The House Intelligence Committee on Wednesday began a broad inquiry into whether Russia and other foreign powers may be exercising influence over President Trump, acting only hours after a defiant Speaker Nancy Pelosi declared that the House would not be cowed by the president’s “all-out threat” to drop its investigations of his administration. Other committees were zeroing in on similarly sensitive oversight targets. On Thursday, Democrats will begin their quest to secure the president’s long-suppressed tax returns. The chairman of the Judiciary Committee readied a subpoena for the acting attorney general, Matthew G. Whitaker, in case he tried to avoid Democratic questioning. And a House Appropriations subcommittee chairwoman began an inquiry into administration rule-bending during the 35-day partial government shutdown.
“It’s our congressional responsibility, and if we didn’t do it, we would be delinquent in that,” Ms. Pelosi said of the House’s oversight role, hours after Mr. Trump used his State of the Union address to warn that “ridiculous partisan investigations” threatened the nation’s economic health and the prospects of bipartisan legislating.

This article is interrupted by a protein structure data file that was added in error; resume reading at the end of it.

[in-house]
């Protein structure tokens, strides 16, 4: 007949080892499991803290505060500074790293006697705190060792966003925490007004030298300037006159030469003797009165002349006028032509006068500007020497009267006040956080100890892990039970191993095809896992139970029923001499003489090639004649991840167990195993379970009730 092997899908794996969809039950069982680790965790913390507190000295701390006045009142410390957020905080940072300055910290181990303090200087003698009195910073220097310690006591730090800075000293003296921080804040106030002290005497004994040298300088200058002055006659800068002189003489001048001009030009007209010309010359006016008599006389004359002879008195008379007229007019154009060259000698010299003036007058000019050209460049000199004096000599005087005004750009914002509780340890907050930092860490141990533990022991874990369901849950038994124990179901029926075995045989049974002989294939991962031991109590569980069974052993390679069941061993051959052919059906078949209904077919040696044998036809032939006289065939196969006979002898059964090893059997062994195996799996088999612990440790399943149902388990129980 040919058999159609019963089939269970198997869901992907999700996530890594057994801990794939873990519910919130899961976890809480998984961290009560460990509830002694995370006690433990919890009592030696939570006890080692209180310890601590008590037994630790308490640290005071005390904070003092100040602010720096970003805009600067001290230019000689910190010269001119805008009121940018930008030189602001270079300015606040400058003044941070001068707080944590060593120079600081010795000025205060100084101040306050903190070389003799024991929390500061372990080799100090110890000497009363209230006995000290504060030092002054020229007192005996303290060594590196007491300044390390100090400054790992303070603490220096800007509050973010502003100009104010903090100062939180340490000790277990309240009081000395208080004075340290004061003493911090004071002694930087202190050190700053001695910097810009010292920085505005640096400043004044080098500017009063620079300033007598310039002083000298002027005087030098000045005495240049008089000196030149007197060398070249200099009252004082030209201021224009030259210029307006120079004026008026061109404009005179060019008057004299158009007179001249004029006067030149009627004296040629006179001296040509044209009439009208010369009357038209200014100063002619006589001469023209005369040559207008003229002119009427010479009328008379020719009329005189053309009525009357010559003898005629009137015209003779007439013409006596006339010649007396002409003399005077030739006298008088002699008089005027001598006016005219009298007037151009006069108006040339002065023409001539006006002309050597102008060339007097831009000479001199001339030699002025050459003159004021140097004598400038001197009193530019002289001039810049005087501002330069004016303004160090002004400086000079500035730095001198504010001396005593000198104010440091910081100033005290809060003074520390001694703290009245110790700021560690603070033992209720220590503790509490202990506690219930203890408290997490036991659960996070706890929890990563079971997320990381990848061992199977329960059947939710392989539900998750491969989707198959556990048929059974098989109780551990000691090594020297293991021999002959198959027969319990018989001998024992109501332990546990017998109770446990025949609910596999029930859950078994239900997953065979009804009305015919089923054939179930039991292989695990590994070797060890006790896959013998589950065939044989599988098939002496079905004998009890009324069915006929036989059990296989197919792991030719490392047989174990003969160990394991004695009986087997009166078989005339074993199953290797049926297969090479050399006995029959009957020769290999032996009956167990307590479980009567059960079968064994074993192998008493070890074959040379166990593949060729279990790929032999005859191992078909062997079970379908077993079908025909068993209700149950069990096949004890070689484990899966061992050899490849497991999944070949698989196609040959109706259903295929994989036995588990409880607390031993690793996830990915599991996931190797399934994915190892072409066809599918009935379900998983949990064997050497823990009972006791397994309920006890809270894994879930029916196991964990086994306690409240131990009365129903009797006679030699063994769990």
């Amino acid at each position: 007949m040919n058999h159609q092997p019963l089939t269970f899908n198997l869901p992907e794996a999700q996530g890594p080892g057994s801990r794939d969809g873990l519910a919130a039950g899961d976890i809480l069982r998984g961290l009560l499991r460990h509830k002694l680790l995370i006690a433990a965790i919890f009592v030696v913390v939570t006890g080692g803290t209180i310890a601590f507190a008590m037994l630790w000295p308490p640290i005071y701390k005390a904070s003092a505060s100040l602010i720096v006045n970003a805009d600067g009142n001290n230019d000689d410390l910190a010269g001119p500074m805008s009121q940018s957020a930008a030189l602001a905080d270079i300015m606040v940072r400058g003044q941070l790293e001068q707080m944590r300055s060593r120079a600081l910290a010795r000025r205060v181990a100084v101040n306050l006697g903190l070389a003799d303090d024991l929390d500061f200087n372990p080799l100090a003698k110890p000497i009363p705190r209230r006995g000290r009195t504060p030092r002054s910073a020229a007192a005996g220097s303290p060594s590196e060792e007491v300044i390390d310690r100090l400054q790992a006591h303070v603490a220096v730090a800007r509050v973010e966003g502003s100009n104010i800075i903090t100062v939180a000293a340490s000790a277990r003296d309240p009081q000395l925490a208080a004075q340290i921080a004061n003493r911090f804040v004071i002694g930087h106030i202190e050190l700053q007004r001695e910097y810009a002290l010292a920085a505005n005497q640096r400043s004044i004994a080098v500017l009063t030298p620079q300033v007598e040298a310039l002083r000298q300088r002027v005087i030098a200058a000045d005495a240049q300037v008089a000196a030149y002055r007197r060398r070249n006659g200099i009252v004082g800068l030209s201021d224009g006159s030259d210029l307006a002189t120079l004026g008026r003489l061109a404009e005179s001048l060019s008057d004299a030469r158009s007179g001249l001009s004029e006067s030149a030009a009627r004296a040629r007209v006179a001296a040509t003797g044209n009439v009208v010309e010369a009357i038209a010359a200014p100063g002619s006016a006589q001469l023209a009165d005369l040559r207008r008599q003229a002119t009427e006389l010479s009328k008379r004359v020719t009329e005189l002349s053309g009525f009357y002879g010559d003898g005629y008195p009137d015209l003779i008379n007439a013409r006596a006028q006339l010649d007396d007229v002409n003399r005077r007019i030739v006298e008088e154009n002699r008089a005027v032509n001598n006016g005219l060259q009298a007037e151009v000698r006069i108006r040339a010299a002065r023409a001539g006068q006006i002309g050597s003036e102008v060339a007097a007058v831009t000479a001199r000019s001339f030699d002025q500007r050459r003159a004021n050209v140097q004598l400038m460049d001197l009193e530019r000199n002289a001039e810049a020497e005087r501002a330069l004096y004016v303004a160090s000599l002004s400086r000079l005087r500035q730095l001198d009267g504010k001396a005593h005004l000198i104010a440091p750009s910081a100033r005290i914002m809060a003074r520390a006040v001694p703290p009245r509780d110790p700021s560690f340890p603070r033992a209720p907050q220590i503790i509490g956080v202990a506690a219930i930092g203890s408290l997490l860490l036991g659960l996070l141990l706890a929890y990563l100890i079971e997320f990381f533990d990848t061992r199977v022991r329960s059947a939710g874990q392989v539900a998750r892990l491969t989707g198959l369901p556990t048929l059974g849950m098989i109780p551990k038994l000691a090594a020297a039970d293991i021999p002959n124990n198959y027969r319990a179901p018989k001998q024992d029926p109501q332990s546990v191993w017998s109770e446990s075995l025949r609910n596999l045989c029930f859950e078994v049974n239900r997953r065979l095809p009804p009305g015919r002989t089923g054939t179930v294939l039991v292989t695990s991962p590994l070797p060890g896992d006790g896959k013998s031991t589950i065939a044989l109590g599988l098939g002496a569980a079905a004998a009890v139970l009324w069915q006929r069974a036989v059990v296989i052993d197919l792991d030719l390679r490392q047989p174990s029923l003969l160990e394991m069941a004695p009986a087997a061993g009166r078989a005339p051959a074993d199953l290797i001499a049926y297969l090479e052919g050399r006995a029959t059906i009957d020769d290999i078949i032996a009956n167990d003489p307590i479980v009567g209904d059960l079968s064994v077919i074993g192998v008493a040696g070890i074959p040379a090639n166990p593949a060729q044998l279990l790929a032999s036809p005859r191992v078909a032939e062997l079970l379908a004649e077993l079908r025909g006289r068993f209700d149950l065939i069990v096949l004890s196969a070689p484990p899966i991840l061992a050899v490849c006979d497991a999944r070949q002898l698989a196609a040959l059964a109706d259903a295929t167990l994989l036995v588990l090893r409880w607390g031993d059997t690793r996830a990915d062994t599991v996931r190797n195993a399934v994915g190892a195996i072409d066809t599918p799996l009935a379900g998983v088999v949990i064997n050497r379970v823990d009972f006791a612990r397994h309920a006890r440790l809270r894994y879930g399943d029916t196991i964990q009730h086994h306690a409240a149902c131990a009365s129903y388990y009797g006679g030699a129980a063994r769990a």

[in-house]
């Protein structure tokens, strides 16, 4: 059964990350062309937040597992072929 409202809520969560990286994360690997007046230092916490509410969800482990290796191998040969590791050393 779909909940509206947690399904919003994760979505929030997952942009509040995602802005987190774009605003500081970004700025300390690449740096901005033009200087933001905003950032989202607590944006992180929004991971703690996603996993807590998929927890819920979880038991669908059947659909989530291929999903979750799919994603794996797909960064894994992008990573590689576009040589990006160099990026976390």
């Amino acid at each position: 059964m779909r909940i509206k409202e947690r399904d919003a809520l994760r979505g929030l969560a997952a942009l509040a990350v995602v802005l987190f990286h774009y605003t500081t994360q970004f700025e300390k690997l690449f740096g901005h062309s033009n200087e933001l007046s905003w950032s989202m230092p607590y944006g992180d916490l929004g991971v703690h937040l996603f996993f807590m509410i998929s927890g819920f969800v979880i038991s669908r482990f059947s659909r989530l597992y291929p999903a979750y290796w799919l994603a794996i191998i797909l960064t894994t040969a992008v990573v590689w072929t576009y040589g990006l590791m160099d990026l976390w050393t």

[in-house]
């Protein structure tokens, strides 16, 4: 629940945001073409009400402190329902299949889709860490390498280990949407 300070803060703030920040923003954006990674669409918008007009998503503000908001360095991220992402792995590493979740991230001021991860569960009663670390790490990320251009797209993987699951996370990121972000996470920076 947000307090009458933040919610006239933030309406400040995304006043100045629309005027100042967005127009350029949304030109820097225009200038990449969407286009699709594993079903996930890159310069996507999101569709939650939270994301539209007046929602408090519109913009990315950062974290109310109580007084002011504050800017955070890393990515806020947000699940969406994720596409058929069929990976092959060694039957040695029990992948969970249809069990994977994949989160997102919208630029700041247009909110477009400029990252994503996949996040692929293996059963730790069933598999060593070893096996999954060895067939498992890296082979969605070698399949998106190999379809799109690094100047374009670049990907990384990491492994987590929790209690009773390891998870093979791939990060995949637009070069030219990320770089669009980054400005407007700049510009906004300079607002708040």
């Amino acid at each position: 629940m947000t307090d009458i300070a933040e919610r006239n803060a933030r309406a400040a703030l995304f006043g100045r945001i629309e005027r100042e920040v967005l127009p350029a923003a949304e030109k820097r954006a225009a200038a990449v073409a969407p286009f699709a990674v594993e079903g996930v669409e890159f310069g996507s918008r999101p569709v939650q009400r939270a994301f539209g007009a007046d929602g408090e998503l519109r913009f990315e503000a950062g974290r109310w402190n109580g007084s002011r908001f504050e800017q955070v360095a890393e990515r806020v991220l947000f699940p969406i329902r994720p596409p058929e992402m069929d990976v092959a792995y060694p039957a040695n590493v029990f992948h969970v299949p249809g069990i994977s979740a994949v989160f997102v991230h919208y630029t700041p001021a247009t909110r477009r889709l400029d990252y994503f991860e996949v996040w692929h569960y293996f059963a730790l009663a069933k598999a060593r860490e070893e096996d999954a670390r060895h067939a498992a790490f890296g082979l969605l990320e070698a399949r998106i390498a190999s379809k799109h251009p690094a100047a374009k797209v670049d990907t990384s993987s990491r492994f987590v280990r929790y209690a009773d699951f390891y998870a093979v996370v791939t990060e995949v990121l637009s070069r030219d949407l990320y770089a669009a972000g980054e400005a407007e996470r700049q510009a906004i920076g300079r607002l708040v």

That, Ms. Pelosi said, “was a threat — it was an all-out threat.”
The confrontation between a newly empowered House majority and a president of the opposite party drew comparisons to Democrats’ investigations of the George W. Bush administration after the 2006 elections and Republicans’ blitz of Barack Obama’s administration after the 2010 midterms. But Democrats and even some Republicans conceded that the targets offered up by Mr. Trump and his administration were far more numerous than his predecessors’, and his threats and protests have been more vocal.